As a ridiculous reader, I’ve churned through literally hundreds of titles in the past five or six years, and while all have changed who I am as a teacher, none has been more practical than Deeper Reading by Kelly Gallagher.  In Deeper Reading, Gallagher—a high school English teacher working in a high poverty school in California—details a collection of ready-to-use strategies for structuring pre, during and post reading activities in the middle and high school classroom.

I’ve purchased countless copies of Deeper Reading to hand out to colleagues, have recommended it as a title for faculty book studies, and spent so much time with my own copy that it is a dog-eared mess.  Heck, I’m even willing to admit that much of what I know about teaching students to read comes from Deeper Reading—which embarrasses me, considering that I didn’t buy my first copy until I was about 10 years into my career. 

That’s why I was left a bit slack-jawed the other day when Stenhouse—Gallagher’s publisher—contacted me the other day and asked me to host their first ever blog book tour stop for Gallagher’s new book Readicide:  How schools are killing reading and what you can do about it.

I spent the past few days trying to nail down a few details and am excited to announce that readers of the Radical will have a few unique opportunities in the next three weeks.  First, a live link to the complete text of Readicide will be made available here on the Radical on January 14th.  Your eyes will be among the first to read Gallagher’s provocative arguments—backed with research-based evidence—that our nation’s emphasis on standardized testing has actually harmed readers and that teachers must take the lead in driving change.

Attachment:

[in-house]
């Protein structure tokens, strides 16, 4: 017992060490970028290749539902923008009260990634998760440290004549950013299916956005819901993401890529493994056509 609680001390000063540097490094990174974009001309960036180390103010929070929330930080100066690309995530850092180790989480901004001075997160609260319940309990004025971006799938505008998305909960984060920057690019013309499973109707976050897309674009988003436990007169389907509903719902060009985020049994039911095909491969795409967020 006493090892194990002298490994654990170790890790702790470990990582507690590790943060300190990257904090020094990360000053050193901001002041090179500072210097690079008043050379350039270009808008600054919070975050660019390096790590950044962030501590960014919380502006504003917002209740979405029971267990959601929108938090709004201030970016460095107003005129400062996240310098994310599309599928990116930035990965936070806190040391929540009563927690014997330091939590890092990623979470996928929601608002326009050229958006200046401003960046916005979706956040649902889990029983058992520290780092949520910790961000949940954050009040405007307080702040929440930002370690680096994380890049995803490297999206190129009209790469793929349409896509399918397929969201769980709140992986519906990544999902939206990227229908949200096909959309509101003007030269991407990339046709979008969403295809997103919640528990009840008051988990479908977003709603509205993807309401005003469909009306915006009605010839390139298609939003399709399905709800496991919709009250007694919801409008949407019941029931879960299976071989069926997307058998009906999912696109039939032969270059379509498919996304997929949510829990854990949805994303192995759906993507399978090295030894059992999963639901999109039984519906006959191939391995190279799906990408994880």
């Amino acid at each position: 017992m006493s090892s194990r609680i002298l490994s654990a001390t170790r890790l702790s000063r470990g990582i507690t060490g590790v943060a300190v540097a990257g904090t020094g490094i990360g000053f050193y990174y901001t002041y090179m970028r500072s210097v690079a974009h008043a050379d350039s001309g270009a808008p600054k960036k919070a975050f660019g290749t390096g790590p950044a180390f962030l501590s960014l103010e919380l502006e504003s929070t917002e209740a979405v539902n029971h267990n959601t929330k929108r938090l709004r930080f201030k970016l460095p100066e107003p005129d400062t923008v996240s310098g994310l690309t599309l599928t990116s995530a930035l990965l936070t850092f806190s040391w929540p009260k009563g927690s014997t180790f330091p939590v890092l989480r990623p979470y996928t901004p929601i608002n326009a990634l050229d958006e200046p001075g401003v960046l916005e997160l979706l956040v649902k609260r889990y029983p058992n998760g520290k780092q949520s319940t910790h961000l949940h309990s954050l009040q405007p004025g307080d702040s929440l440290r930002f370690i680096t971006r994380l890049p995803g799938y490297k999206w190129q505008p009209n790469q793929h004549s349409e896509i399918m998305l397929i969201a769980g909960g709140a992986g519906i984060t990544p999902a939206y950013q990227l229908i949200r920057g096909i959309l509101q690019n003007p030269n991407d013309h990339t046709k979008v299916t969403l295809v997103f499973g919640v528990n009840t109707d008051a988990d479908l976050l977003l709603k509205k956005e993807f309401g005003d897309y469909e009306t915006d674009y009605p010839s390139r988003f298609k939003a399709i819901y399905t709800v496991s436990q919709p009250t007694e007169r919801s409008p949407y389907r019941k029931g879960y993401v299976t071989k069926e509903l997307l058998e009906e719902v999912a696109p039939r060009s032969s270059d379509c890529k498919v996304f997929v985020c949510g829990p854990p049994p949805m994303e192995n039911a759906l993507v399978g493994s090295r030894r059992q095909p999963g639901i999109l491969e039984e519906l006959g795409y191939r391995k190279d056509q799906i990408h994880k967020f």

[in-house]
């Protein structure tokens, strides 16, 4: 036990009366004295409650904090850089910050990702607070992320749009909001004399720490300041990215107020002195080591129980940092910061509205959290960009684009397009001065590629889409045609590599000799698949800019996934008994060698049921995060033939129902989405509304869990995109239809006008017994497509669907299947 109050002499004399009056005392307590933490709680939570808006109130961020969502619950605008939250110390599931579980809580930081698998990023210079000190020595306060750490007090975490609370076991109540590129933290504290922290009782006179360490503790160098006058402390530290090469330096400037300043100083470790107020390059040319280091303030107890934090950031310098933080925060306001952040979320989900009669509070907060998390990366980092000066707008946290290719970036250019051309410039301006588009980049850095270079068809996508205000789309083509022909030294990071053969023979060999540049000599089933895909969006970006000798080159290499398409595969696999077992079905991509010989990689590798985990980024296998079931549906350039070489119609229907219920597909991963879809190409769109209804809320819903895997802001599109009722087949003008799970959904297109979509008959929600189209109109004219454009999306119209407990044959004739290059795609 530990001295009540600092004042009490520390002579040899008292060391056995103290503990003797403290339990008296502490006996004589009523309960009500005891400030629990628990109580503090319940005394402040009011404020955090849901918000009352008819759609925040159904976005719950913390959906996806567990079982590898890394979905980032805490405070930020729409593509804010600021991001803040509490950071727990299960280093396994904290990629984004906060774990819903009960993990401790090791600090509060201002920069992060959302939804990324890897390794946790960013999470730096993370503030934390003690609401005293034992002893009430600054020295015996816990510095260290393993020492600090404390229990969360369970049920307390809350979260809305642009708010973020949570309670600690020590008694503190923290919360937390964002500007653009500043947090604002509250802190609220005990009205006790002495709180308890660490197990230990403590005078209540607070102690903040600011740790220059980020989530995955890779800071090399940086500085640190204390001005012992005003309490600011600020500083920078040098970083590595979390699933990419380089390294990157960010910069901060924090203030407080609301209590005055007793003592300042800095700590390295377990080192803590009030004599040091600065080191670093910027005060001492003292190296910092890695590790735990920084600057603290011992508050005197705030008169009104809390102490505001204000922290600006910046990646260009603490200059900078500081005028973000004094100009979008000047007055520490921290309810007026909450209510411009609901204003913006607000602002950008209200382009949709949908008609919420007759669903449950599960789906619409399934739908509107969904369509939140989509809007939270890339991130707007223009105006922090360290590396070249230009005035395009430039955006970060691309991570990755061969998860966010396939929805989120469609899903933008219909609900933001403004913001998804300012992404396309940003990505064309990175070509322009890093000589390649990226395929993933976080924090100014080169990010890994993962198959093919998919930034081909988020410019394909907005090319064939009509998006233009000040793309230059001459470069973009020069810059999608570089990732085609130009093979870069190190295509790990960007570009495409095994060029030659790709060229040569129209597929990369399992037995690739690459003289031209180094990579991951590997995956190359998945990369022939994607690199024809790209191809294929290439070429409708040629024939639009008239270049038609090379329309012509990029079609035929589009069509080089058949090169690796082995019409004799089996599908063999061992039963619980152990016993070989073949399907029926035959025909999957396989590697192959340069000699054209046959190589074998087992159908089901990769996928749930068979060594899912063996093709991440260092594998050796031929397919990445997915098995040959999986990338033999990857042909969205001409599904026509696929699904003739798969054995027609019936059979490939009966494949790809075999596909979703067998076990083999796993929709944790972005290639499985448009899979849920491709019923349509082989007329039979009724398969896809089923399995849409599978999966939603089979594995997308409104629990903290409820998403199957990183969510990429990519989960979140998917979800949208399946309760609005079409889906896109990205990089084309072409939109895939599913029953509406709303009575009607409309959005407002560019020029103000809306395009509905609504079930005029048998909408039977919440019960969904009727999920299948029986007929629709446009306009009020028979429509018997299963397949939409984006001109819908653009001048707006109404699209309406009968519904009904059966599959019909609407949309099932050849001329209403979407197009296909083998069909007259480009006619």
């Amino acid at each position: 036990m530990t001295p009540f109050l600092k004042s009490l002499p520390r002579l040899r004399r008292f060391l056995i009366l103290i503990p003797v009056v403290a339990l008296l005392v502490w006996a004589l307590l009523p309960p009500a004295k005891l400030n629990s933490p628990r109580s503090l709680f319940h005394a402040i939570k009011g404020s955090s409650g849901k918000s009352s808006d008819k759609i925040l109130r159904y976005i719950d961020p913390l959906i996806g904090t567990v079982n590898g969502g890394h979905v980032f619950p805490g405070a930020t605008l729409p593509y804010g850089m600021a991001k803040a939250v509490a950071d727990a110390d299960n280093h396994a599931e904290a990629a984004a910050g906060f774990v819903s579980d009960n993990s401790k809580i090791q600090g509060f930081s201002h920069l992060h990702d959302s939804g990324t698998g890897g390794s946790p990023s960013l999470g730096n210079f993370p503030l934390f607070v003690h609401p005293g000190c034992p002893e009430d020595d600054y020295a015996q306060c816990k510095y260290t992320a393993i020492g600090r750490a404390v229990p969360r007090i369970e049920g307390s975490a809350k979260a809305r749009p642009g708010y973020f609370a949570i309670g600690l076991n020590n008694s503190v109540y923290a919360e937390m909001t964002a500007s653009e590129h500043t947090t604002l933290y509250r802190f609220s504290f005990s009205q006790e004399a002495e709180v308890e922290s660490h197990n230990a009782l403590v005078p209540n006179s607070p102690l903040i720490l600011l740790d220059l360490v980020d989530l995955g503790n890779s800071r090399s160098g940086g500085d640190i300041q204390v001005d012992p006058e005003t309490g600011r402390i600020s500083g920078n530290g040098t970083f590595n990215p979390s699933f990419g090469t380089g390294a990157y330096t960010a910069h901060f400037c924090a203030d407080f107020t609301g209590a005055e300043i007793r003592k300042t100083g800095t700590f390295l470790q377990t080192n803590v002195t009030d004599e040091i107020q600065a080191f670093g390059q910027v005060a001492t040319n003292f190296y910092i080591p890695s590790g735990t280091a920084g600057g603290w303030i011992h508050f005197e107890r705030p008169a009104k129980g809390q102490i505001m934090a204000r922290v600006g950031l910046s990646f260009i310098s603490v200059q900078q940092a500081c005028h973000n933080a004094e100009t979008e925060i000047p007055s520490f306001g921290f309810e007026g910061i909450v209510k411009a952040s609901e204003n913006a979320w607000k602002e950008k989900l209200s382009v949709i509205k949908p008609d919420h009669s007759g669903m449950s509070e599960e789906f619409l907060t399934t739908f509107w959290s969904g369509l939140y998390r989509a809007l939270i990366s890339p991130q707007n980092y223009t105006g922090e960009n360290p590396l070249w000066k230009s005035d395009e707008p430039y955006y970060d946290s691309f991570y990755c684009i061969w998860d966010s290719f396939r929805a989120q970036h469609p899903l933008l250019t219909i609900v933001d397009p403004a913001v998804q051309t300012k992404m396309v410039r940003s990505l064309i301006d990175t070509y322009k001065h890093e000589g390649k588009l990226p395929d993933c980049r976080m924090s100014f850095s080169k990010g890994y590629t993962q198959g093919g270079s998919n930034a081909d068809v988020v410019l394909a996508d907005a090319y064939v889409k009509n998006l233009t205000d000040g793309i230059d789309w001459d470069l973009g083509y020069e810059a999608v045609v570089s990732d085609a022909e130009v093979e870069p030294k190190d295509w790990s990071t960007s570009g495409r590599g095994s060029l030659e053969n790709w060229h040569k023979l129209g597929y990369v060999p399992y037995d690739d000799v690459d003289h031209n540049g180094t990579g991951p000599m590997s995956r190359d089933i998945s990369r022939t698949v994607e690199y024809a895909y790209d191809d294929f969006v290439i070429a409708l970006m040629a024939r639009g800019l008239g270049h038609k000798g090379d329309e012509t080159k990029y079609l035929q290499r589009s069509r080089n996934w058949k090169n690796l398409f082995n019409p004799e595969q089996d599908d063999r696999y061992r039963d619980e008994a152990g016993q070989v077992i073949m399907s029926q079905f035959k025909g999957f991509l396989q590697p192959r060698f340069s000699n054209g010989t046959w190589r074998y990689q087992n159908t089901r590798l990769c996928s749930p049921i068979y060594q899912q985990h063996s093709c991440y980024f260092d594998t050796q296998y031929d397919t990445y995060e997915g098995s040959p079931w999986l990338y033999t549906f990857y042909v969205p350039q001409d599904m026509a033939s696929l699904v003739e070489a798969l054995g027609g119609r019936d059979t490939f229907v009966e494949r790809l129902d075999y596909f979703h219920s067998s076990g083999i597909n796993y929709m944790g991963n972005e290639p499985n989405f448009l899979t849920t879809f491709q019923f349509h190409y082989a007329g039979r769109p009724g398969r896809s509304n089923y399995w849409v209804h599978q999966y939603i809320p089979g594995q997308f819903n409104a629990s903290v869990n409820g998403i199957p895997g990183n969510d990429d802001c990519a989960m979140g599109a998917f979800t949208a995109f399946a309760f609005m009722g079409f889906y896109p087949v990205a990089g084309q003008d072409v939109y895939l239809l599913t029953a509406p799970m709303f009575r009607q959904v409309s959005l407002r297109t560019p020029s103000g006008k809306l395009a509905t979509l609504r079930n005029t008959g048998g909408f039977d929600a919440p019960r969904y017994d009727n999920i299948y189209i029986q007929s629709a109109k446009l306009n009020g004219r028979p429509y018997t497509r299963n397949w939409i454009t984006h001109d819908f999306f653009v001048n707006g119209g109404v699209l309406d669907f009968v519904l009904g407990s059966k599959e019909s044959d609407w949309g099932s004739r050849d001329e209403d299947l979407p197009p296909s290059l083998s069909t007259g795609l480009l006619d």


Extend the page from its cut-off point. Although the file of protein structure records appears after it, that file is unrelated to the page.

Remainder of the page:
Then, Gallagher will answer your questions—about the concept of Readicide, about teaching reading to middle and high schoolers, about responsible actions that teachers can take to reinvent reading instruction in their classrooms—here on the Radical on January 22nd.  Who’d’ve thunk that one of my favorite authors would actually be able to interact with my audience directly?

Very cool, indeed.

So if you’re interested in having free access to a book that is sure to leave you thinking, mark your calendars for January 14th.  Then, set aside a bit of time to read and reflect on Gallagher’s arguments and to churn up a few questions for Kelly.  Let’s pick his brain a bit, huh?  If we work hard, we’ll end up with a pretty convincing set of arguments that we can use to advocate for meaningful instruction in our own schools.

In the meantime, you can expect to see a review of Readicide here on the Radical before the end of the week—I finished my copy yesterday—and a Q+A with Gallagher sometime next week.  I’m sending him a few prompts to spark a bit of conversation later today.

Oh yeah—and spread the word!  You’ve got to know some reading teachers, don’t you?

We’re ALL reading teachers, aren’t we!


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